Lake Michigan drownings have officials urging vigilance

After five drowning deaths in Lake Michigan last weekend, officials are urging swimmers to stay vigilant when enjoying the beach as summer winds down.

Among the deaths were that of a 44-year-old Wheeling man who drowned when apparently caught in an rip current while swimming off a southwestern Michigan beach Sunday, and a 14-year-old Evanston boy who died while swimming near Gillson Park in Wilmette.

The other drownings occurred in Indiana and Wisconsin, bringing the total to 43 deaths on Lake Michigan so far this year, according to Coast Guard statistics.

Just because it's a sunny day, it doesn't always mean the lake is safe for swimming, said Coast Guard Lt. j.g. Brian Dykens said.

“You have to treat the lake with respect,” he said.

Although rip currents are one of the main causes of drownings, and many beaches have signs warning of them, beachgoers may not know much about them, said Amy Seeley, a meteorologist with the National Weather Service.

The currents — narrow, but powerful streams of water that move away from shore and can carry swimmers with it — appear most commonly in the oceans and Great Lakes. Their presence depends on several factors, including wind, weather and topography of the beach and sandbars in the area.

“Even an Olympic swimmer couldn't swim through one,” Seeley said.

Rip currents are more common in Indiana and southwest Michigan, which is where three of last weekend's drownings occurred, but they can and do happen in the Chicago area.

“If you do get caught in a rip current, don't fight it,” Dykens said. “Swim parallel to the shore until you feel it relax and you can swim back.”

Swimmers often make the mistake of going against the current and wind up tired and panicked. Instead, experts recommend swimming parallel to shore until outside the current or ride out the current until it eases.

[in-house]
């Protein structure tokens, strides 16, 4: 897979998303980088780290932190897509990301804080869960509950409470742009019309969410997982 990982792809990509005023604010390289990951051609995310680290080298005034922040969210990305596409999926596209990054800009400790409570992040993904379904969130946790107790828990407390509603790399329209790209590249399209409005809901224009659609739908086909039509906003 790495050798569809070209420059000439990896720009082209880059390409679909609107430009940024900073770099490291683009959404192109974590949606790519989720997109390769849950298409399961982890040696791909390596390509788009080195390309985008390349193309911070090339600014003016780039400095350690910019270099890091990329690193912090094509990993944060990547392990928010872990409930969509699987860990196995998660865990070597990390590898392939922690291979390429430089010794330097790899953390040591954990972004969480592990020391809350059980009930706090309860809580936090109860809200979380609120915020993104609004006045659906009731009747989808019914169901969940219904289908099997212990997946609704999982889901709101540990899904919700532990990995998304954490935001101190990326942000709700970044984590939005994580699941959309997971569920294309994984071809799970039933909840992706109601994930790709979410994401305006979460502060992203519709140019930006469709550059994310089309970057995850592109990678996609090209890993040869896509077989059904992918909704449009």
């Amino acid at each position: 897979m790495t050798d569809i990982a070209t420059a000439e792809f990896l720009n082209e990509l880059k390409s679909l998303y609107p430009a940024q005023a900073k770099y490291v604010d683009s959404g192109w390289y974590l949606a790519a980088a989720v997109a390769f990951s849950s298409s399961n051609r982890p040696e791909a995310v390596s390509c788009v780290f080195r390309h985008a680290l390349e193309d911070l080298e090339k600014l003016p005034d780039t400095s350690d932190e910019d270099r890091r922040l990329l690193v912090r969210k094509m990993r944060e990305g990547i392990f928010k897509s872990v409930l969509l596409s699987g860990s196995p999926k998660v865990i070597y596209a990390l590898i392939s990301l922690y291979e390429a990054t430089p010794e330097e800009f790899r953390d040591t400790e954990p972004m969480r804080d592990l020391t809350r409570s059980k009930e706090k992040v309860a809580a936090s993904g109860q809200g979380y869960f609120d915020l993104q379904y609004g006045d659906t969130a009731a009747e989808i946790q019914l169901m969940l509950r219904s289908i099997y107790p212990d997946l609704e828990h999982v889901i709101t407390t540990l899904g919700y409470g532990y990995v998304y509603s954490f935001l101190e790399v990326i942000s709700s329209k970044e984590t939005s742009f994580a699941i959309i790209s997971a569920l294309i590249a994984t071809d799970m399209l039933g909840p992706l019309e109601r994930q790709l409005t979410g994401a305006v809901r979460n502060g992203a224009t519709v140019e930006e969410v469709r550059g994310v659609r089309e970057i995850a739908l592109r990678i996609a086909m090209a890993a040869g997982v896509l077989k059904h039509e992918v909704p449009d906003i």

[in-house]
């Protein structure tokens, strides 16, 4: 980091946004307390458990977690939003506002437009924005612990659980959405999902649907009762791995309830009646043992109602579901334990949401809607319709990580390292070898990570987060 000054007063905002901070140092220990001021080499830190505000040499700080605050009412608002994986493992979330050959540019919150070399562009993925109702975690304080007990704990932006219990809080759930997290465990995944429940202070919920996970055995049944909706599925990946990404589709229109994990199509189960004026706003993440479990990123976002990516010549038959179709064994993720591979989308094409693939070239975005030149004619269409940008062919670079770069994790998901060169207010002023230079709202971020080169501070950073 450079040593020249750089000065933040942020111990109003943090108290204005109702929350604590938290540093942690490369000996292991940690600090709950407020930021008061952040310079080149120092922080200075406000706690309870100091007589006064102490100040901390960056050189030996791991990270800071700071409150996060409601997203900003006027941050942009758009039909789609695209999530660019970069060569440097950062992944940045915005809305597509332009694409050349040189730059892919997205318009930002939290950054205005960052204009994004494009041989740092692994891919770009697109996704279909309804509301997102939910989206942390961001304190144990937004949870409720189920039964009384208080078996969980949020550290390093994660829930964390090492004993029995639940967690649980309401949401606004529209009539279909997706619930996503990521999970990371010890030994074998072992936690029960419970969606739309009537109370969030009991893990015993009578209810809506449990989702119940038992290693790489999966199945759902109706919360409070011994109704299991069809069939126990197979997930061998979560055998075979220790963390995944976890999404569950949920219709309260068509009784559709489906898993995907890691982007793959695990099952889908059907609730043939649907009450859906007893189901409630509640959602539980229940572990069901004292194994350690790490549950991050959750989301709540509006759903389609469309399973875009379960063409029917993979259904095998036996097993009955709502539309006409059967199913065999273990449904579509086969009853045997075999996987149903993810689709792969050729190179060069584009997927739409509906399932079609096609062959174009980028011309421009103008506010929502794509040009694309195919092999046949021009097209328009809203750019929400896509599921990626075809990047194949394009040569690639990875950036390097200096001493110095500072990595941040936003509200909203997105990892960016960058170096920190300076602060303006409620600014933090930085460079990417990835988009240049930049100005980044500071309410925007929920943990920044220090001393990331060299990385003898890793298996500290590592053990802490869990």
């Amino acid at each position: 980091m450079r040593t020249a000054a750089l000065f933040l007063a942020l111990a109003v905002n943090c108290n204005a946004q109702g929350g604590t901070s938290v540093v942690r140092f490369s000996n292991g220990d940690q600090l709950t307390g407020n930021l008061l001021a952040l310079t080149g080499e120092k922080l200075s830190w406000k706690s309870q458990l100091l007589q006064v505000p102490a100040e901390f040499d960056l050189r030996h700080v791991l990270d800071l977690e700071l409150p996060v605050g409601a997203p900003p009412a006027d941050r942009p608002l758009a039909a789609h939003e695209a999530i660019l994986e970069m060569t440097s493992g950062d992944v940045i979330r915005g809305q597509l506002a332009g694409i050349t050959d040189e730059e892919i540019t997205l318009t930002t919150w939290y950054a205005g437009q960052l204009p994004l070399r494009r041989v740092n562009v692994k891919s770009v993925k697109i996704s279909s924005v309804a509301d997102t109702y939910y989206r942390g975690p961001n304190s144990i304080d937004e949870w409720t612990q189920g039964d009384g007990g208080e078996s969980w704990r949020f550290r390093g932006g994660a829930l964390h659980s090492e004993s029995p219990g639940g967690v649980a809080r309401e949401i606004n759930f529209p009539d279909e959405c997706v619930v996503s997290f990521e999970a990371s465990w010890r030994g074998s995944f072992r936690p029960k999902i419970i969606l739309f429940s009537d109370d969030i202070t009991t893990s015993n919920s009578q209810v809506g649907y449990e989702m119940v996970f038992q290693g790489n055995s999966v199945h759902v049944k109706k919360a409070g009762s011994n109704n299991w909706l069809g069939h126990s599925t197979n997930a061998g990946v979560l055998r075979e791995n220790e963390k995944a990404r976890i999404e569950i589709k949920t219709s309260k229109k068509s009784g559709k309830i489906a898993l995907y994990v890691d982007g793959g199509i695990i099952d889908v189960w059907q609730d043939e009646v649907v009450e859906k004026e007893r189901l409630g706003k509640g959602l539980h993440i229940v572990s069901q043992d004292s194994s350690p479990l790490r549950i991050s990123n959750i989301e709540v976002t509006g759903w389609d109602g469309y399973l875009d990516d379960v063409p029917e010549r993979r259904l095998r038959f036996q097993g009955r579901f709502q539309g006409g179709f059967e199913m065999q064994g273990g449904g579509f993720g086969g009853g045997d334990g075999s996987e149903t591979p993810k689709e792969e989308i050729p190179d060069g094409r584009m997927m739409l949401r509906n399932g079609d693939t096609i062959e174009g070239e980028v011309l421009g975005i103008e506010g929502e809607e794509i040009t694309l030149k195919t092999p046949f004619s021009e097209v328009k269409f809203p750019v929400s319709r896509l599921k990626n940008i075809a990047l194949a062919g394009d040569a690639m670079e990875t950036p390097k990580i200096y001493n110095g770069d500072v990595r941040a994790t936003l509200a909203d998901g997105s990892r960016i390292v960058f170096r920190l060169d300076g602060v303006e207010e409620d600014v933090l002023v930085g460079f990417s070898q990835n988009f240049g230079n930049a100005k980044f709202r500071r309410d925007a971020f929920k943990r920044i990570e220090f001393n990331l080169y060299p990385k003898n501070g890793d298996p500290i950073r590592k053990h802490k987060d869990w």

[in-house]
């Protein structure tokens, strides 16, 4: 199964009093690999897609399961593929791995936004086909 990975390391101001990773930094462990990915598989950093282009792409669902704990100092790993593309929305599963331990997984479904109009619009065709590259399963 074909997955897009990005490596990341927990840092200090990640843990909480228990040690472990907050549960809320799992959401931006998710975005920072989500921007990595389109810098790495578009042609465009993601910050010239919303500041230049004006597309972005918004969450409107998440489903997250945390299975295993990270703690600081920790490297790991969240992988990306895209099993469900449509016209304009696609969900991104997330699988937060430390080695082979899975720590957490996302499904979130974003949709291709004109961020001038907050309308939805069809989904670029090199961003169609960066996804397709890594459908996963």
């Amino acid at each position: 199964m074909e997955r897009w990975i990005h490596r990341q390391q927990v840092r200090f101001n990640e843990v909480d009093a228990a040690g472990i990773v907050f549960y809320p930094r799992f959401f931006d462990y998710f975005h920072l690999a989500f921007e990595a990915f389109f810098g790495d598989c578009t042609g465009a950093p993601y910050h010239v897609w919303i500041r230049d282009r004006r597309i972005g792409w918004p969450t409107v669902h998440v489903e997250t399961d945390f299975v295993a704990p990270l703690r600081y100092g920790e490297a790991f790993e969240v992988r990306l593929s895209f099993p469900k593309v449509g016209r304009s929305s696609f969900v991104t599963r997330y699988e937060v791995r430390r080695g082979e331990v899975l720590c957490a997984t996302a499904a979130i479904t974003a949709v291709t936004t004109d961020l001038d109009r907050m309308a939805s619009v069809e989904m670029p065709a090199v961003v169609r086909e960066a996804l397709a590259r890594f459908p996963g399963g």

“It's not the rip current that pulls you under,” said Bob Pratt, creator of the Great Lakes Surf Rescue Project, which works to educate people on safe practices in dangerous water. “If you can avoid panic, your chances of survival are a lot greater. Roll over and float on your back until its over.”

Swimmers in smaller lakes around the state don't have to worry much about rip currents, but large waves can still knock people off their feet, said Mike Adam, senior biologist with the Lake County Health Department.

With inland beaches the biggest concern is usually water quality and clarity, Adam said. If someone goes under the water and is struggling, it may be hard to see them through murky water.

“This is the last hurrah of summer so to speak,” Adam said. “And the big concern is that you'll have an accident where people aren't paying attention.”

Other safety recommendations include swimming in a group, wearing a life jacket and swimming on beaches monitored by lifeguards.

As people are gearing up for the holiday weekend, Dykens also cautioned against swimming or boating while drinking. Alcohol can reduce body temperature and impair judgment and swimming ability, which can cause swimmers to take more risks and get into dangerous situations, he said.

“Use your best judgment,” he said. “Pay attention and try to stay safe.”

Boating while intoxicated is a Class A misdemeanor punishable by up to a year in jail or $2,500 fine, said Stacey Solano, spokeswoman for the Illinois Department of Natural Resources. Police will be out in full force this weekend making sure boaters are complying with state laws, she said.

“There is always a zero-tolerance policy, but obviously on Labor Day Weekend when so many are expected to be on the water, we'll do all we can to ensure people stay safe,” Solano said.

Rescues and deaths in Lake Michigan

The U.S. Coast Guard has saved hundreds of lives in Lake Michigan the past four years, but also has recorded nearly 200 drownings since 2008.

Lives Saved

2008: 161

2009: 135

2010: 128

2011: 125

Lives Assisted

2008: 1,766

2009: 1,474

2010: 1,409

2011: 1,632

Lives Lost

2008: 37

2009: 40

2010: 77

2011: 43

Note: Lives saved means people that would have died without help. Lives assisted means they were not in mortal danger, but were stranded and in need of help.

Source: U.S. Coast Guard.